PureAire Monitoring Systems, Inc

Why the use of a CO2 monitor may not be the best solution for protecting workers against leaks from beverage dispensing systems in the fast food industry


Courtesy of Courtesy of PureAire Monitoring Systems, Inc

Carbon Dioxide (CO2) is the primary compressed gas used for dispensing beverages at fast food chains. This gas is also used in restaurants, gas stations, and grocery stores. When CO2 leaks into a confined space or basement, it creates a very unsafe environment for employees because it lowers the concentration of breathable oxygen.  History seems to repeat itself all too often while dealing with CO2 leaks from dispensing systems.  Due to numerous CO2 leaks in the workplace, lower oxygen levels have resulted in employees becoming sick or dying, from asphyxiation.

Below is a link to the Phoenix Fire Department video on a CO2 leak at a fast food chain. An employee and two firemen were overcome by a lack of oxygen due to a CO2 leak in the basement of a restaurant.  http://nfpa.typepad.com/fireservicetoday/2011/10/lesson-learned-co2-leak-at-mcdonalds-harmful-to-employee-and-responders.html


The use of a CO2 monitor is accepted as a standard method in the industry, however since a leak actually creates an oxygen deficient environment; the use of an Oxygen monitor would provide better protection.   CO2 displaces oxygen.  


PureAire is a leading supplier of oxygen monitors for protecting people in the workplace.  Its Oxygen monitor uses a proprietary non depleting sensor with a 10+ year life. The monitor requires no maintenance or the need for routine calibration; a very important advantage over the CO2 monitors being used.


The use of a CO2 monitor to protect people against oxygen deficiency in fast food chains can be the wrong approach since it’s the lack of breathable oxygen that is causing injury.  Companies however are attracted to the low cost of CO2 monitors and since there is no regulation to use oxygen monitors, there is no incentive to provide better protection.  Virtually every response to a CO2 leak resulted in a conclusion that workers were overcome by a lack of oxygen, which cannot be detected using a CO2 monitor.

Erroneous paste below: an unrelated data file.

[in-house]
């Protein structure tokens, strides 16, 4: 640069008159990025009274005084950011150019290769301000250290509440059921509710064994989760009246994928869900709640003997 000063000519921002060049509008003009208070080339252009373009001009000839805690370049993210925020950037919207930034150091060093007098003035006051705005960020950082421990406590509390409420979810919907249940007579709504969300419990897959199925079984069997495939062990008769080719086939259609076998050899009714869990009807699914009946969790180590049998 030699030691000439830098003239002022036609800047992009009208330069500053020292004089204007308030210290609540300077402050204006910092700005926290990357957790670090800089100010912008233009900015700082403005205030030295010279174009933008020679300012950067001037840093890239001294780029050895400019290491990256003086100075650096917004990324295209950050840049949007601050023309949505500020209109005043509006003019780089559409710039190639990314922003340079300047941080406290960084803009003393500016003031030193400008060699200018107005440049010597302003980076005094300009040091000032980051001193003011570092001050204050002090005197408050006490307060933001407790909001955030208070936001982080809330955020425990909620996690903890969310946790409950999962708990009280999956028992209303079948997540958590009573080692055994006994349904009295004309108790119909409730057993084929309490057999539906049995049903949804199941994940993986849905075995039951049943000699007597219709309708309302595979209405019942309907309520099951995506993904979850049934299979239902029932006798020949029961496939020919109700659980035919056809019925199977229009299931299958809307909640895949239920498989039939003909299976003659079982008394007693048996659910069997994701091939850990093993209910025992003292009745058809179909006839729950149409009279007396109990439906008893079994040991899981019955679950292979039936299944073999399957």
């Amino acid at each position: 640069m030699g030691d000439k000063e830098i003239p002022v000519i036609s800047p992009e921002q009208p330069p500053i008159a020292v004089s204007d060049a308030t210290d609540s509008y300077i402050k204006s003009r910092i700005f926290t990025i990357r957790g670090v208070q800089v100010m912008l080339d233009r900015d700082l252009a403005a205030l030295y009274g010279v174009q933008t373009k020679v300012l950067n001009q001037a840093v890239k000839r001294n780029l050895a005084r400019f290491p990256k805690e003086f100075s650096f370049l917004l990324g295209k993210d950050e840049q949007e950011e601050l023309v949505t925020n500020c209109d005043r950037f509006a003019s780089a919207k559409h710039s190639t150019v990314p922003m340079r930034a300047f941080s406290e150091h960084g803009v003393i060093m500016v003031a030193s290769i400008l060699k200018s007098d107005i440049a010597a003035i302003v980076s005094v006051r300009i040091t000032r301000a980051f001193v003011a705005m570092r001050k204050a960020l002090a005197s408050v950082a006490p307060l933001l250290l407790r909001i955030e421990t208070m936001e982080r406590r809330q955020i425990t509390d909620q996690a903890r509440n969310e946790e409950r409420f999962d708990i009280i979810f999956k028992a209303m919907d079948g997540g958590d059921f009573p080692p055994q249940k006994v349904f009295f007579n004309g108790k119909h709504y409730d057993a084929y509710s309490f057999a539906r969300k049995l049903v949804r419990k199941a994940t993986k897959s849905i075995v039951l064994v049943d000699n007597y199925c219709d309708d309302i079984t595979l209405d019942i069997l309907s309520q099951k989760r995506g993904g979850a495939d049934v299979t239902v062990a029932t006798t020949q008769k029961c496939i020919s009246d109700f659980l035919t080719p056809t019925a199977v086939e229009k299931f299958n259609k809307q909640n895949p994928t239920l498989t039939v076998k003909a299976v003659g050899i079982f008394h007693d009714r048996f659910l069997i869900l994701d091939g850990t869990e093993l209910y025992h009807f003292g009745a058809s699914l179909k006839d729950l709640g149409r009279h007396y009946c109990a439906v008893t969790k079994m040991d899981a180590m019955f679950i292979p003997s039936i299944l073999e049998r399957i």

PureAire believes that the use of a CO2 monitor alone cannot provide adequate protection to a leak.  When storing large cylinders of liquid CO2 in confined spaces, complete protection should include an oxygen deficiency monitor.  


Most users of CO2 dispensing systems do not have trained technical staff to maintain a monitoring system.  All monitoring and system functions on PureAire’s oxygen monitor are 100% supervised and fault protected.  Employees are always assured of continuous protection and are alerted to any failures.


The earth is a wonder source of calibrated oxygen and under normal ambient conditions of 20.9%, the monitor is continuously exposed to calibrated gas.  CO2 monitors read zero when not exposed, and therefore require routine calibration to insure they’re working.   This is not required for PureAire’s oxygen monitor.


In addition to its long life, no maintenance sensor, the oxygen monitor has built-in alarm relays for controlling ventilation fans or connecting to standard fire alarm panels.  A major producer of CO2 gas actually uses PureAire oxygen monitors in their gas processing plant because of their concern of lower oxygen levels due to a CO2 release.   We agree with them.

Please contact PureAire toll free at 888-788-8050 with any questions or visit PureAire websites,  www.MonitorOxygen.com, or www.PureAireMonitoring.com.

Customer comments

No comments were found for Why the use of a CO2 monitor may not be the best solution for protecting workers against leaks from beverage dispensing systems in the fast food industry. Be the first to comment!